US Department of the Interior reporting guidance to oil and gas operators may hinder the US Bureau of Land Management’s ability to account for methane emissions on onshore federal leases, the Government Accountability Office warned.
GAO said the agency historically has required operators to submit monthly oil and gas operations reports (OGOR) that it uses to track produced volumes, including royalty-exempt natural gas such as that vented or flared, or used to power equipment on the lease.
But this emphasis on data from royalty-bearing production provides limited guidance on how operators are to report methane emissions, GAO said in a July 21 report. Specifically, it:
• Does not provide specific instructions on how to estimate natural gas emissions, which results in operators using varying estimation methods that may be difficult to verify.
• Provides limited guidance on which OGOR categories to use when reporting flared gas emissions, which results in inconsistent reporting.
• Does not specify which natural gas emissions activities should be reported, resulting in operators not reporting some releases, such as from storage tanks.
“As a result of these limitations, Interior may not have a consistent accounting of natural gas emissions from onshore federal leases, and does not have the information it needs to reasonably ensure it is minimizing waste on these leases,” the report said.
BLM’s field offices have not consistently followed BLM’s existing guidance in managing operators’ venting or flaring requests, it said. GAO found that the field offices have approved venting or flaring requests that did not include the documentation BLM’s guidance requires, the report said.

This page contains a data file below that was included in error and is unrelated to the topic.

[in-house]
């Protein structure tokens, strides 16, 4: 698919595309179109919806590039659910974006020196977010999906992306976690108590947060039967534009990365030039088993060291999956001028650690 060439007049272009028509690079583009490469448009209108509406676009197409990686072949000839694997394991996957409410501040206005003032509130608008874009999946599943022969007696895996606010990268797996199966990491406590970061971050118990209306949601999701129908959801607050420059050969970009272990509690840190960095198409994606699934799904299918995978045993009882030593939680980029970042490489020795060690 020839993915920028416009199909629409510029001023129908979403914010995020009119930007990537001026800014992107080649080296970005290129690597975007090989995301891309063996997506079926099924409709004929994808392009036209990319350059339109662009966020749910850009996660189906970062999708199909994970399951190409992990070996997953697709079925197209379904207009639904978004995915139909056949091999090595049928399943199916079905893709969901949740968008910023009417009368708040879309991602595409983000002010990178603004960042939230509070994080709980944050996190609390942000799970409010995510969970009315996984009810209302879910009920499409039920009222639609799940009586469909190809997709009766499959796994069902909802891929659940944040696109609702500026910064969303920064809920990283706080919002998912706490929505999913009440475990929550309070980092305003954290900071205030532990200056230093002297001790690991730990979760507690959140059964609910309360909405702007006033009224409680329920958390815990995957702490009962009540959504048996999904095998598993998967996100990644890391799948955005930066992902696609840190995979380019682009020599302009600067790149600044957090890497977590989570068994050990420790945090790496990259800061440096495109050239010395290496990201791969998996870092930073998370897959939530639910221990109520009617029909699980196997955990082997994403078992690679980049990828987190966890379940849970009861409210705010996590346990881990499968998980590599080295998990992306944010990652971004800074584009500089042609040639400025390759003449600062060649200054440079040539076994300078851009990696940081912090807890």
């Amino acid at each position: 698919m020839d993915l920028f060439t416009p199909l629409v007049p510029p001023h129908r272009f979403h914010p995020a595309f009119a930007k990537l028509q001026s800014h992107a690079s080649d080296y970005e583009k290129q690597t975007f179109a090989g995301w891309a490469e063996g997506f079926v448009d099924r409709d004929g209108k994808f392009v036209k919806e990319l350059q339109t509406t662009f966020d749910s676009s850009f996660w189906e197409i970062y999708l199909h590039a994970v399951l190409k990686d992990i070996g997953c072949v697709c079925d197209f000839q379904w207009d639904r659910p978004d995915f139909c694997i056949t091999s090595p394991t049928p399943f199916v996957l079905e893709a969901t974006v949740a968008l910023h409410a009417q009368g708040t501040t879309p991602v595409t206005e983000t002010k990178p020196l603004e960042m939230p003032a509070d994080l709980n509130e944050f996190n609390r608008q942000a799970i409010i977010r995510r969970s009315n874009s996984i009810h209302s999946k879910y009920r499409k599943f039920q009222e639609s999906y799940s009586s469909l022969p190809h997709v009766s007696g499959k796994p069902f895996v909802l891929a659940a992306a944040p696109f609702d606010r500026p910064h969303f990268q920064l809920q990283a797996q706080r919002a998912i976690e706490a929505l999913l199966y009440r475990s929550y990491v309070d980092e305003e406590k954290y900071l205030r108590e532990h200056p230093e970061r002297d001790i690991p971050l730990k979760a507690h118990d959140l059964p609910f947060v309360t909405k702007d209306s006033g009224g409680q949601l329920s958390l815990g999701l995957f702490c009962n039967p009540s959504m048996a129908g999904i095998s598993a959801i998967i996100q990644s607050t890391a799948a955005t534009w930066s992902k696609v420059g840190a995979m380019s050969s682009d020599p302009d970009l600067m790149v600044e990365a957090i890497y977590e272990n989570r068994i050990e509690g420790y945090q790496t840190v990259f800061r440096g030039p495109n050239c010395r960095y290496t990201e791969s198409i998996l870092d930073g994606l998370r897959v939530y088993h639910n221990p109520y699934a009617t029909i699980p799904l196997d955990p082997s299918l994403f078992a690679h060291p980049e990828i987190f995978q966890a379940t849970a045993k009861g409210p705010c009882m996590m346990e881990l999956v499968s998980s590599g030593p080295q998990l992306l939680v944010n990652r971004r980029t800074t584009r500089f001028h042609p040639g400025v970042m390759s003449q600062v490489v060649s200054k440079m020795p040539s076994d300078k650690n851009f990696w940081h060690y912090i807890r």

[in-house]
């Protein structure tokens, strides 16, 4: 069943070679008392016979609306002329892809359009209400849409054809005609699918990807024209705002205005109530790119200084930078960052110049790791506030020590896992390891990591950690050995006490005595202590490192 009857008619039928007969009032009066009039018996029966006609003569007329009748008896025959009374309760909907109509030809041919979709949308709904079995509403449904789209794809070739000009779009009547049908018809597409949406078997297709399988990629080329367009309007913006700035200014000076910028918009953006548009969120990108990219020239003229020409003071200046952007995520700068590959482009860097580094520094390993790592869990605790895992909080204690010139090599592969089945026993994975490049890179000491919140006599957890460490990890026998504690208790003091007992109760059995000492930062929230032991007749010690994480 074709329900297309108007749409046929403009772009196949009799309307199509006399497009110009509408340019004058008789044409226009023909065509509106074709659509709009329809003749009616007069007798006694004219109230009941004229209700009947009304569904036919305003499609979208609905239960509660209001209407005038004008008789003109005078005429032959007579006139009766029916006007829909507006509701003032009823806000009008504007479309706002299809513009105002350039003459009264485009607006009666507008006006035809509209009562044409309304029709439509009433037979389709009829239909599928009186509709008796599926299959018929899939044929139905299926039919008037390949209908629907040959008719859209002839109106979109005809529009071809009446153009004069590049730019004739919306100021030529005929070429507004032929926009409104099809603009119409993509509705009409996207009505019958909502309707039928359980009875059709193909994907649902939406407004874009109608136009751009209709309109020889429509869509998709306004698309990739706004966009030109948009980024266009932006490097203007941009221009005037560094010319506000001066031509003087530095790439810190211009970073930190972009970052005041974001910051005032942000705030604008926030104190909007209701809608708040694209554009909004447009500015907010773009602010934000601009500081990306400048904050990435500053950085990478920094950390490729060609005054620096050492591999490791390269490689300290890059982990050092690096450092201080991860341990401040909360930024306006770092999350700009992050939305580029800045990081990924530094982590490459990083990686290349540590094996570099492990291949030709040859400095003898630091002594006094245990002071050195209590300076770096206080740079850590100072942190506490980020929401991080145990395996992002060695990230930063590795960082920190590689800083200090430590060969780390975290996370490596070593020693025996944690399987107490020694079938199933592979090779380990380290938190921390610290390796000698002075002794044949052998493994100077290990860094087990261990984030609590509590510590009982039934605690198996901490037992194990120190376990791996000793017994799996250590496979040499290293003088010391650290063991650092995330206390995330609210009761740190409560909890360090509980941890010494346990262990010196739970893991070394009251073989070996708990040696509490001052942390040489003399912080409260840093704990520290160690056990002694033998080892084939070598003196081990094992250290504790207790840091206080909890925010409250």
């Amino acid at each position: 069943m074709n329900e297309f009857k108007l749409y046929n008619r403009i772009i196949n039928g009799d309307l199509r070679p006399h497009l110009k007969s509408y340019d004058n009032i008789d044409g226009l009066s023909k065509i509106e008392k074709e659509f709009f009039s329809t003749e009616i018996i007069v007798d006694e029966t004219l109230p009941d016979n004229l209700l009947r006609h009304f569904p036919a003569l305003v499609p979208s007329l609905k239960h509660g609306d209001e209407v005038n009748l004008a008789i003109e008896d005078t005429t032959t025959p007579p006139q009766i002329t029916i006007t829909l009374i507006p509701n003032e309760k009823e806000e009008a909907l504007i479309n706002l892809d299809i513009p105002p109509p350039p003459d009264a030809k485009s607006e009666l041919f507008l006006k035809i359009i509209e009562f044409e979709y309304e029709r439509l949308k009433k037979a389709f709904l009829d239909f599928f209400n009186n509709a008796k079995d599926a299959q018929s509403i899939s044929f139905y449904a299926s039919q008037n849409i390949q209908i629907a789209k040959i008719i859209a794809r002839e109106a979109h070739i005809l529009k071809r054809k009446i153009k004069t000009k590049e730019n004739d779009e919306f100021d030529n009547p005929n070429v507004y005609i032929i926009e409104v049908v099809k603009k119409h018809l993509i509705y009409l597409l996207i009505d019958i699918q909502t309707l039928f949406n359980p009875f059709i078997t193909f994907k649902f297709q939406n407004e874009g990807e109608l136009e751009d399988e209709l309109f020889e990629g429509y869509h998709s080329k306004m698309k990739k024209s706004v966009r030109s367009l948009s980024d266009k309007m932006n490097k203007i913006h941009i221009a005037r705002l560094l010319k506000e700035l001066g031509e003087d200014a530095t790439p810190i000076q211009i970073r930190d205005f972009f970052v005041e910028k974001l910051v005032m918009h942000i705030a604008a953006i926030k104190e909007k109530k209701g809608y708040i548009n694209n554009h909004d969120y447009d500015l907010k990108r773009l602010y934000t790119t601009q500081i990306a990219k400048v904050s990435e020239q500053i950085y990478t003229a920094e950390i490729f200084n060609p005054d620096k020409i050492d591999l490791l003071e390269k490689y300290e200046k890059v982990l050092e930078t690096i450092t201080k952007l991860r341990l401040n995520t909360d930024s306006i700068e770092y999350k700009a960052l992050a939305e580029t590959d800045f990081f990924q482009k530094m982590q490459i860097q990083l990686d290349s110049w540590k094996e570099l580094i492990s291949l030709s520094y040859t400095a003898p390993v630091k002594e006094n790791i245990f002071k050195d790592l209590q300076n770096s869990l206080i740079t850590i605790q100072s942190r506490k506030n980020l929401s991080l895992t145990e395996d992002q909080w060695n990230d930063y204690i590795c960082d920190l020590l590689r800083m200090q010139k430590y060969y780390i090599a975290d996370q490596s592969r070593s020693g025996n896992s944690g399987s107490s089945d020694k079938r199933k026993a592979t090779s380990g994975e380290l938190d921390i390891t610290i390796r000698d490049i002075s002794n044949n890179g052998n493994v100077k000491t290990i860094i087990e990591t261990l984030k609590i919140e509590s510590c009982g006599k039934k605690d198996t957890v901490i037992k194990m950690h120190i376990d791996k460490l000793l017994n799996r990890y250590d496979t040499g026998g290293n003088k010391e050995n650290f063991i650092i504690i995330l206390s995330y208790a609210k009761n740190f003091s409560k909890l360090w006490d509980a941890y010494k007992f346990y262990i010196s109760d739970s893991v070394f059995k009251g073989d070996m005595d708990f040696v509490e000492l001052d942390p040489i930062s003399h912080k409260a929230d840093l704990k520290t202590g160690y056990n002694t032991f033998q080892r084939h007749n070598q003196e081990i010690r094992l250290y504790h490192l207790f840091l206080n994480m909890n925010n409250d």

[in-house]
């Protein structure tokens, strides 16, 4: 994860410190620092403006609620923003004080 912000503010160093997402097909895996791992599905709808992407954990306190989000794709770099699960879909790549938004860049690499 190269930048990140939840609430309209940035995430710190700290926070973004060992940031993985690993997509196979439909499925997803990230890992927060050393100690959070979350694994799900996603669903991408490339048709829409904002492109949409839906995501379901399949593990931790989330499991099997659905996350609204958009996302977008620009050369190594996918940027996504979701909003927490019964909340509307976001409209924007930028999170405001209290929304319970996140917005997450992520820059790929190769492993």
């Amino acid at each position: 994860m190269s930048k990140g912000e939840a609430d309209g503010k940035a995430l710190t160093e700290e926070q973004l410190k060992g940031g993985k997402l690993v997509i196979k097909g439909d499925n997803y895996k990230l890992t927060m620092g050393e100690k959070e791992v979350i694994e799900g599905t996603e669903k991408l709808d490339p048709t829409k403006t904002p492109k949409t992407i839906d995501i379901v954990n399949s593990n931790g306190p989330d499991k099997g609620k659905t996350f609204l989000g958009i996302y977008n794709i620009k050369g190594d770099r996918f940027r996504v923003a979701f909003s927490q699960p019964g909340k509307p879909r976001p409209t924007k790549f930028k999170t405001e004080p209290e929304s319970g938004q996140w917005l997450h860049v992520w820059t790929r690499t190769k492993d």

The agency received 1,281 venting or flaring requests from operators in fiscal year 2014. GAO reviewed the documentation for a random sample of 100 of those requests and, based on this sample, estimates that 90% (+/-8) did not provide the documentation BLM guidance requires, the congressional watchdog service said in its report. “GAO also estimates that BLM approved 70% (+/-9) of these venting or flaring requests and, for nearly half of the approvals, allowed operators to flare gas royalty-free,” it added.
Investigators also found that selected BLM field offices have applied agency guidance differently to venting or flaring requests, the report said. “For example, officials in two BLM field offices GAO reviewed said they used their authority under the existing guidance to charge royalties on flared gas, while a third field office was considering doing so. The other three field offices GAO reviewed have interpreted BLM guidance as allowing all venting or flaring requests in their regions to be approved royalty-free,” it said.
GAO said BLM’s proposed update to its regulations, if finalized, would clarify how the agency will manage future venting or flaring requests. Interior officials told GAO that they expect to finalize the proposed update to its regulations by yearend and that finalizing the regulations is an Obama administration priority, the report said.
It specifically recommended that additional guidance come from:
• BLM on how to estimate gas emissions from federal oil and gas leases.
• DOI’s Office of Natural Resources Revenue (ONRR) on how to report royalty-free and royalty-bearing flaring and consider creating a separate category for royalty-bearing flaring.
• ONRR on how to report certain unreported or underreported emissions, such as emissions from storage tanks and gas vented during well completions.
• ONRR on how to differentiate between combusted and noncombusted lease use volumes reported on the OGOR, which could assist DOI in measuring its progress toward greenhouse gas reduction goals.
In a July 27 response, Kristen J. Sarri, principal deputy assistant Interior secretary for policy, management, and budget, said DOI generally concurs with the report’s recommendations.
“These findings and recommendations will enhance [BLM’s] ability to improve reporting of emissions data on the monthly [OGORs], help BLM ensure compliance with existing guidance until its proposed regulations go into effect, and ensure [ONRR] provides additional guidance on emissions data reporting,” she wrote.
Contact Nick Snow at firstname.lastname@example.org.